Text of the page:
Wolf Theiss

DEVELOPMENTS IN CONSUMER CREDIT REGULATION IN THE CZECH REPUBLIC

On 27 July 2016, the President of the Czech Republic signed a new Consumer Credit Act (the "CCA") that brings substantial changes to the provision of consumer (and mortgage) credit (the "credit"). The new legislation will affect, among others, also traders, acting as credit intermediaries, who provide consumers with credit for purchasing their goods or services. Please find below a brief summary of selected essential changes introduced by the new CCA. The novelties primarily concern credit providers, credit parameters and the protection of consumers.

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The CCA distinguishes between credit providers and credit intermediaries. The two entities are subject to different regulations and have to comply with different legal requirements. Credit intermediaries are further subdivided according to the means of service provision.

In contrast to the current situation where credit providers operate under a trade license, the new legislation requires non-bank credit providers to obtain a license from the Czech National Bank (the "CNB"). The CNB will also maintain a publicly accessible register of non-bank credit providers. Credit providers must be a legal entity with its registered seat in the Czech Republic. The license shall be valid for a period of five years. Credit providers will also be required to have an initial capital of at least CZK 20 million (approx. EUR 740,000). This regulation is applicable only to non-bank providers. The new regulation is expected to substantially decrease the amount of credit providers which is currently around 50,000.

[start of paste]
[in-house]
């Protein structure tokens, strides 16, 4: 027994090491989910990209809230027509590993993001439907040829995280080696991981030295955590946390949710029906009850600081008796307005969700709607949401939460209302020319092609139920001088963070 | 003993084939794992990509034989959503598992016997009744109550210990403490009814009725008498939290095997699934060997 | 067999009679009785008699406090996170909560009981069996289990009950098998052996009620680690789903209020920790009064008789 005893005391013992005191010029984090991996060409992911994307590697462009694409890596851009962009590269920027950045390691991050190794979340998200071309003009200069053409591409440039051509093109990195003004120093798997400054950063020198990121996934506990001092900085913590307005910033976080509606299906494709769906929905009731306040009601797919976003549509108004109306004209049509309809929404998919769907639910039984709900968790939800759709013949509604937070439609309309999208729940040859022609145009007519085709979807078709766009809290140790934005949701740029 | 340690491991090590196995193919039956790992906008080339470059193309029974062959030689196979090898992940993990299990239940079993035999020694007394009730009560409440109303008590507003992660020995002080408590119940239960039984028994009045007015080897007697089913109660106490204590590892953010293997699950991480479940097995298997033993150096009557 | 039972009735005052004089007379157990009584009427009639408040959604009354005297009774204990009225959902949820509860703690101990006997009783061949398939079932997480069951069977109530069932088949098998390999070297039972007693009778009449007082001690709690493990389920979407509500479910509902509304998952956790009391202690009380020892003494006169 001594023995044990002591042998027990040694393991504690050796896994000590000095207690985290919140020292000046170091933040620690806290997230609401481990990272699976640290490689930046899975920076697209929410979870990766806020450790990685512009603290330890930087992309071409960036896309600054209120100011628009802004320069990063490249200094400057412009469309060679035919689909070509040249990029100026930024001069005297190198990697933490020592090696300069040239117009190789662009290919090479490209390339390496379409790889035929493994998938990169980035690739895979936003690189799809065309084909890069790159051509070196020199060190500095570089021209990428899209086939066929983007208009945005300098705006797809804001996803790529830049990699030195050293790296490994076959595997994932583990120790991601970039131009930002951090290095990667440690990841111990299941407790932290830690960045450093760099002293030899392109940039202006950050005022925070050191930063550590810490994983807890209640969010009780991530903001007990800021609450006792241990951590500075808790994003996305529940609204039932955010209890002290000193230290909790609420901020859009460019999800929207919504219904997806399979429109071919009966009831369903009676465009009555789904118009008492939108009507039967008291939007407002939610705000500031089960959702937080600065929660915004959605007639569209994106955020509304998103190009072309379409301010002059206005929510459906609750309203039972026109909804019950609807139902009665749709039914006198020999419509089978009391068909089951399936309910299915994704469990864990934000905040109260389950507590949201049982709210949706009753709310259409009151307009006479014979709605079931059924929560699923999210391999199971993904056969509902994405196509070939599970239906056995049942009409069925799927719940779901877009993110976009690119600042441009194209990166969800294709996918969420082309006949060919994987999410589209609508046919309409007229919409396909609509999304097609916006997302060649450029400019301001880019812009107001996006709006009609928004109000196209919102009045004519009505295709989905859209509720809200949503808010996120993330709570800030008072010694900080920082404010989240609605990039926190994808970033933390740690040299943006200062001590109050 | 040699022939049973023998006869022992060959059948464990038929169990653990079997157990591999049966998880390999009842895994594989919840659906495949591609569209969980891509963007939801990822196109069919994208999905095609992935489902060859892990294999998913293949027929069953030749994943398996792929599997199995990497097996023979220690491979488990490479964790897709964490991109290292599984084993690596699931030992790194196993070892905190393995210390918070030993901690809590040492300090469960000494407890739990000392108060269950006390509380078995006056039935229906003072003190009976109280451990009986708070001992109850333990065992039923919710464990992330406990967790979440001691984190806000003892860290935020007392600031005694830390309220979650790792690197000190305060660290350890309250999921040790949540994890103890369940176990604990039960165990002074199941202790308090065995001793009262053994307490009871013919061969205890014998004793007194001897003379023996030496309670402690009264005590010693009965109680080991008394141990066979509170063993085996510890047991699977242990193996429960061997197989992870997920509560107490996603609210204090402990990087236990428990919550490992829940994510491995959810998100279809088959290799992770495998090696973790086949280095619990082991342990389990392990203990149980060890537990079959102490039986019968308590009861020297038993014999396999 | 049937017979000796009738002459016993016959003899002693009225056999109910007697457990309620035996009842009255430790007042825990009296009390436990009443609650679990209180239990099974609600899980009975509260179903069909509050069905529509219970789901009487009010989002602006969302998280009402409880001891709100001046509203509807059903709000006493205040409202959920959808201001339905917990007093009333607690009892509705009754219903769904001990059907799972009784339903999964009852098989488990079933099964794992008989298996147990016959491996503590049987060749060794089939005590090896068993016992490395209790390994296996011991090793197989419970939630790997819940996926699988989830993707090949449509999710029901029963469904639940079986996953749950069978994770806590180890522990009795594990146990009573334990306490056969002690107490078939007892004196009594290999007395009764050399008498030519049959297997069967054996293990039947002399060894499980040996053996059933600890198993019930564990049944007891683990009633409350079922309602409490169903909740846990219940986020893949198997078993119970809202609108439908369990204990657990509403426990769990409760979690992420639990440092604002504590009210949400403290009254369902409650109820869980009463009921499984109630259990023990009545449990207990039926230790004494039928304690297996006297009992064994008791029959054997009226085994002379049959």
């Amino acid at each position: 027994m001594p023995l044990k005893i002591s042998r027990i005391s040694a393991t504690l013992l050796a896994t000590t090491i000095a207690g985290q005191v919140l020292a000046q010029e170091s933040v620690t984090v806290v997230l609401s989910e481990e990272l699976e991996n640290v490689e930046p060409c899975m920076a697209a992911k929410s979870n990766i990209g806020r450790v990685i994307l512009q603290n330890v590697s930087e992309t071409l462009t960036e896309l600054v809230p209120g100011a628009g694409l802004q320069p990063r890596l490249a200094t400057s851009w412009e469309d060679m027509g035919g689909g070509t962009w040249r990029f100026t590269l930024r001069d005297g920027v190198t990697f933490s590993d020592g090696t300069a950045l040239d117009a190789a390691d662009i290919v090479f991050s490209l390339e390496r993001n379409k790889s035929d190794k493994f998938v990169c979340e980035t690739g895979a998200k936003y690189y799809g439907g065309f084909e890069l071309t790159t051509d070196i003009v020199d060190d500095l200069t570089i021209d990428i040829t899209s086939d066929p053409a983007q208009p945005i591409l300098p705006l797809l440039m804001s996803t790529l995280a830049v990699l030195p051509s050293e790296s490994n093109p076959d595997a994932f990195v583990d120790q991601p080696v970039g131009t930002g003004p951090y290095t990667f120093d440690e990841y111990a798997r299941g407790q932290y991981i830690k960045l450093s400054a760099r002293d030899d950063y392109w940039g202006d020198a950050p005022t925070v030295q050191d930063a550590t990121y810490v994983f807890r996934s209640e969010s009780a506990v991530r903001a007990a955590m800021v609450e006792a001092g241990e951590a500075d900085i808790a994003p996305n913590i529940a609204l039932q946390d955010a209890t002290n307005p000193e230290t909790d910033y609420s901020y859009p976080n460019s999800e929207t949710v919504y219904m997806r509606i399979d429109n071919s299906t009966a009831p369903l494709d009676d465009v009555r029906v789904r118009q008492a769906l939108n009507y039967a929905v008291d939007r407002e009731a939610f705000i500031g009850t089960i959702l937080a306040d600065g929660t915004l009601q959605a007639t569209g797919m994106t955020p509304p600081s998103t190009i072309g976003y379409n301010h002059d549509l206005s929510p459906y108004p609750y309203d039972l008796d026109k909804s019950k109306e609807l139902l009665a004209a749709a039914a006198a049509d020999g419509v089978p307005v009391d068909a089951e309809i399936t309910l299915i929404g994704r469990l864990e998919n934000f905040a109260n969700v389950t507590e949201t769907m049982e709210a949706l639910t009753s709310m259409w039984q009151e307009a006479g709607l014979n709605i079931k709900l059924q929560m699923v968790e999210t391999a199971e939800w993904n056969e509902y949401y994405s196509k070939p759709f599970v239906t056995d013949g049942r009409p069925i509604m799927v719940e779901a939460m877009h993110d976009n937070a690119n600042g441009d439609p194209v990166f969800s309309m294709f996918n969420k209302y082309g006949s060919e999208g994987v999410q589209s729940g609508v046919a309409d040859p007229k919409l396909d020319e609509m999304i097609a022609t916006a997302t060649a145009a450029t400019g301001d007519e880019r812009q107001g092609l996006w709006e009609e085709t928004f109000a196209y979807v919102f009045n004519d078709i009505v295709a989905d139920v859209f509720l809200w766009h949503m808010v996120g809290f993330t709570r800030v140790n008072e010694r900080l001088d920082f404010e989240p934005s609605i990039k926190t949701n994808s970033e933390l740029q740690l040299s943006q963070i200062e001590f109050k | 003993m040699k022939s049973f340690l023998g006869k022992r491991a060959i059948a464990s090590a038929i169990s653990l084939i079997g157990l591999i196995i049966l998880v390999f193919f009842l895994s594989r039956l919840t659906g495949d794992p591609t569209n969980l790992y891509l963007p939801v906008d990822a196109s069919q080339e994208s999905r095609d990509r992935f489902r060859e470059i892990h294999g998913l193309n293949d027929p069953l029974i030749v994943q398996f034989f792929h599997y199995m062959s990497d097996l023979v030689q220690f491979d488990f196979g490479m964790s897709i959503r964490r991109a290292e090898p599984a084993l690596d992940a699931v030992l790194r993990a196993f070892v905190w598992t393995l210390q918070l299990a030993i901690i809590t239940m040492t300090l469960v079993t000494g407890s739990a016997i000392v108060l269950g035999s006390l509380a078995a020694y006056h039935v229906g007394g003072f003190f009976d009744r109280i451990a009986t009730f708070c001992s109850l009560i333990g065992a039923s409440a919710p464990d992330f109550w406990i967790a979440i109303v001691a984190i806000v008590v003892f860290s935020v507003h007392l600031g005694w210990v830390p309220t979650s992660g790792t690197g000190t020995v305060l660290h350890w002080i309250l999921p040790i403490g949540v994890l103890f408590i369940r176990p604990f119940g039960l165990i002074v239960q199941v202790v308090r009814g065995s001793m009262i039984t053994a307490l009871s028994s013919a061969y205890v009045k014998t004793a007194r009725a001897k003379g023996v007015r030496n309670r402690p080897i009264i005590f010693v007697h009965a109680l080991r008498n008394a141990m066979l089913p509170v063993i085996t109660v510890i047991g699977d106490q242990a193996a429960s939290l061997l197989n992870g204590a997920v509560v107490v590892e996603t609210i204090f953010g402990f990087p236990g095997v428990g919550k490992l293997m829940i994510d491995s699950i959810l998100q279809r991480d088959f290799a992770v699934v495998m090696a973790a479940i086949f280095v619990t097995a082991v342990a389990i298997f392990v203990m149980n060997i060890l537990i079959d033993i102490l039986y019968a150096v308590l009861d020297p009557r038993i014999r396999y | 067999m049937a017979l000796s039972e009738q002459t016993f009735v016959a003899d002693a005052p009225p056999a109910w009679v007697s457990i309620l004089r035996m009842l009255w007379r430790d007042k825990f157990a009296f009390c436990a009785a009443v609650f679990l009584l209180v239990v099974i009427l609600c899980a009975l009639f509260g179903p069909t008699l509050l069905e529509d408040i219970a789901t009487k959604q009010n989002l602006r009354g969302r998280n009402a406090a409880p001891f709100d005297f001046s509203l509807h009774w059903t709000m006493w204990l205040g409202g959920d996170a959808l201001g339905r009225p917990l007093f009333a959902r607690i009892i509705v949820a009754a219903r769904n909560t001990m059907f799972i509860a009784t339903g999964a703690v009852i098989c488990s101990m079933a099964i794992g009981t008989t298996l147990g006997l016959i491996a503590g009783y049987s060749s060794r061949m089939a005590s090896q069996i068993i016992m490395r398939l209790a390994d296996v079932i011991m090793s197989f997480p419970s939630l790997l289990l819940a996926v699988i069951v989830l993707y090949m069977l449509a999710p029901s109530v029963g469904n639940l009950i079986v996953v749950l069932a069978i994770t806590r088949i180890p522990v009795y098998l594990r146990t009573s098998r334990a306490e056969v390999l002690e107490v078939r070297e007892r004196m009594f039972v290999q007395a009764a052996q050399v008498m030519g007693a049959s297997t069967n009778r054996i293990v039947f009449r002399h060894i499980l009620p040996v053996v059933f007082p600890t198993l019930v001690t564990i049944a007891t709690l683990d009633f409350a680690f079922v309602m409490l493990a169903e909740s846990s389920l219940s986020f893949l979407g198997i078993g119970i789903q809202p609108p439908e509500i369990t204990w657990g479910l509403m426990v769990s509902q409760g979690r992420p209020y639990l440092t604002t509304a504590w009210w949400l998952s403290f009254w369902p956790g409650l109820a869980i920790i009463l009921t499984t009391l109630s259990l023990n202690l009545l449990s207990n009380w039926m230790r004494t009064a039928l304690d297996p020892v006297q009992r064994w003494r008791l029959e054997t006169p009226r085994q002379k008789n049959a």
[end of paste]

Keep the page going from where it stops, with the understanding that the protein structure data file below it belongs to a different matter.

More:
The regulation of credit intermediaries is not as strict. However, credit intermediaries will also be subject to registration by the CNB and, in certain cases, also to further authorization by the CNB. Credit intermediaries will also have a limited possibility to act through an agent.

Moreover, the CCA significantly strengthens the protection of consumers. It imposes extensive requirements regulating the information to be included in credit agreements (§106), it prohibits the use of promissory notes to secure a credit (§112) and permits only a pledge for securing mortgages (§113). Securing a credit by any other means makes the agreement null and void. The credit provider will also be required to assess the creditworthiness of the consumer. If the provider fails to do so, the credit agreement may be declared null and void, and the consumer will only be obliged to repay the principal (§87).

The CCA also significantly limits the possibility to arrange for or to assert a contractual penalty. A contractual penalty shall not exceed 0.1% per day (the current acceptable penalty is max. 0.5% per day), and its maximum amount shall be limited to half of the total credit amount, up to a max. amount of CZK 200,000 (approx. EUR 7,400) (§122).

Further, the pledge may only be enforced after a six month period following the notification to the consumer about possible enforcement of the pledge (§123).

An early repayment of the mortgage credit will also become easier as the CCA allows the payment of up to 25% of the credit at each contract anniversary date (§117). Further, the ceiling for the early repayment compensation shall be fixed as a flat-rate amount.

The CCA brings also other changes concerning the regulation of consumer credit that we consider less crucial. The CCA is expected to become effective on 1 December 2016.

For further information please contact

Jan
Myška
Partner
Czech Republic
Kateřina
Kulhánková
Associate
Czech Republic

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